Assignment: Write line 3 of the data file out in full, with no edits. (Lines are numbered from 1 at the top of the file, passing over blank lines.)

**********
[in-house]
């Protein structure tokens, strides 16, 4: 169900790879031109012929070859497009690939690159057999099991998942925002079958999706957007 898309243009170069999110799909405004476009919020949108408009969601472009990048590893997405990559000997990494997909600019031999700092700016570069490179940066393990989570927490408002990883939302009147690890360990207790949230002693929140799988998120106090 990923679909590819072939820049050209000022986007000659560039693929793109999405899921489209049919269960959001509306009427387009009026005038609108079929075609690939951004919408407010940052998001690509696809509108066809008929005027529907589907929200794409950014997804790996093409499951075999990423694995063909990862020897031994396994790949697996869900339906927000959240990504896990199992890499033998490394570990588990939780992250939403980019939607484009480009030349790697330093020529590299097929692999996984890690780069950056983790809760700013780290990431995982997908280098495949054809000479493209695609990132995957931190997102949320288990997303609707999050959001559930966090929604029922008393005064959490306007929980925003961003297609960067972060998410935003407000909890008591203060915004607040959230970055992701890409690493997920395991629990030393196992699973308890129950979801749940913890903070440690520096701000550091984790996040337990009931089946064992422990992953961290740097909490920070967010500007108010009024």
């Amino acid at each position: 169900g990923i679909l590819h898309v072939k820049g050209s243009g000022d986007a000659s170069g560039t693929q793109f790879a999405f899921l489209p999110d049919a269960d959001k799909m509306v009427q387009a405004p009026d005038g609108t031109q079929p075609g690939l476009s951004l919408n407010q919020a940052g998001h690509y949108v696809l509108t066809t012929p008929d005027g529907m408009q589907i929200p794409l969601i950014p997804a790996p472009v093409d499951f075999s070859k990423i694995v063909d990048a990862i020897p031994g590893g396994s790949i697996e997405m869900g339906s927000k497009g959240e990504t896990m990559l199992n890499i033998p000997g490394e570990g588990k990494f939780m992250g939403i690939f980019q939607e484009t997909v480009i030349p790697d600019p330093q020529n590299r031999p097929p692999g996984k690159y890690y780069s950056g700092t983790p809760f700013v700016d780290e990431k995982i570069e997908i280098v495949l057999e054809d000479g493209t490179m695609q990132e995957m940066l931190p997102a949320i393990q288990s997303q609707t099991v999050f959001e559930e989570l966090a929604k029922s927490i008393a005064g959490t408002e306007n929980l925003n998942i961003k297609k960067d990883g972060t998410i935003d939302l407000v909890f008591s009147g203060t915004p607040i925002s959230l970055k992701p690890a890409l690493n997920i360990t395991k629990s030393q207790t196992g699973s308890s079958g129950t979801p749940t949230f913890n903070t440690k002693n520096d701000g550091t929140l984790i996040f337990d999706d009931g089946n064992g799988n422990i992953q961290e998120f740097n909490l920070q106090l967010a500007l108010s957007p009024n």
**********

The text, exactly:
């Amino acid at each position: 169900g990923i679909l590819h898309v072939k820049g050209s243009g000022d986007a000659s170069g560039t693929q793109f790879a999405f899921l489209p999110d049919a269960d959001k799909m509306v009427q387009a405004p009026d005038g609108t031109q079929p075609g690939l476009s951004l919408n407010q919020a940052g998001h690509y949108v696809l509108t066809t012929p008929d005027g529907m408009q589907i929200p794409l969601i950014p997804a790996p472009v093409d499951f075999s070859k990423i694995v063909d990048a990862i020897p031994g590893g396994s790949i697996e997405m869900g339906s927000k497009g959240e990504t896990m990559l199992n890499i033998p000997g490394e570990g588990k990494f939780m992250g939403i690939f980019q939607e484009t997909v480009i030349p790697d600019p330093q020529n590299r031999p097929p692999g996984k690159y890690y780069s950056g700092t983790p809760f700013v700016d780290e990431k995982i570069e997908i280098v495949l057999e054809d000479g493209t490179m695609q990132e995957m940066l931190p997102a949320i393990q288990s997303q609707t099991v999050f959001e559930e989570l966090a929604k029922s927490i008393a005064g959490t408002e306007n929980l925003n998942i961003k297609k960067d990883g972060t998410i935003d939302l407000v909890f008591s009147g203060t915004p607040i925002s959230l970055k992701p690890a890409l690493n997920i360990t395991k629990s030393q207790t196992g699973s308890s079958g129950t979801p749940t949230f913890n903070t440690k002693n520096d701000g550091t929140l984790i996040f337990d999706d009931g089946n064992g799988n422990i992953q961290e998120f740097n909490l920070q106090l967010a500007l108010s957007p009024n």